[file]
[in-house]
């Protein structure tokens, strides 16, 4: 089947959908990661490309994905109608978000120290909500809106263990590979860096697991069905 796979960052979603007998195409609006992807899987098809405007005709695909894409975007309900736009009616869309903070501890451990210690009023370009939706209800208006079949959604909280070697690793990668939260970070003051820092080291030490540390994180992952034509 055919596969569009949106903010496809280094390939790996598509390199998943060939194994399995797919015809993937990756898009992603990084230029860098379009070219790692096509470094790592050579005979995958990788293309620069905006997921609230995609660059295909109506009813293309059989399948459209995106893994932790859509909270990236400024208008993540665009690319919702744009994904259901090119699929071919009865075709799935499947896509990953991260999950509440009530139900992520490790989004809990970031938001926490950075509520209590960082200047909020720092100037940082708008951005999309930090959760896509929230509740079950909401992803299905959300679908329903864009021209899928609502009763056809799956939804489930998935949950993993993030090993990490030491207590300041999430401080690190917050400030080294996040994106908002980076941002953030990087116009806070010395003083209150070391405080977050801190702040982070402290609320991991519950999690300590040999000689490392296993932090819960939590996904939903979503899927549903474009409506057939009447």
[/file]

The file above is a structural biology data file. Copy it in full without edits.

[in-house]
């Protein structure tokens, strides 16, 4: 089947959908990661490309994905109608978000120290909500809106263990590979860096697991069905 796979960052979603007998195409609006992807899987098809405007005709695909894409975007309900736009009616869309903070501890451990210690009023370009939706209800208006079949959604909280070697690793990668939260970070003051820092080291030490540390994180992952034509 055919596969569009949106903010496809280094390939790996598509390199998943060939194994399995797919015809993937990756898009992603990084230029860098379009070219790692096509470094790592050579005979995958990788293309620069905006997921609230995609660059295909109506009813293309059989399948459209995106893994932790859509909270990236400024208008993540665009690319919702744009994904259901090119699929071919009865075709799935499947896509990953991260999950509440009530139900992520490790989004809990970031938001926490950075509520209590960082200047909020720092100037940082708008951005999309930090959760896509929230509740079950909401992803299905959300679908329903864009021209899928609502009763056809799956939804489930998935949950993993993030090993990490030491207590300041999430401080690190917050400030080294996040994106908002980076941002953030990087116009806070010395003083209150070391405080977050801190702040982070402290609320991991519950999690300590040999000689490392296993932090819960939590996904939903979503899927549903474009409506057939009447």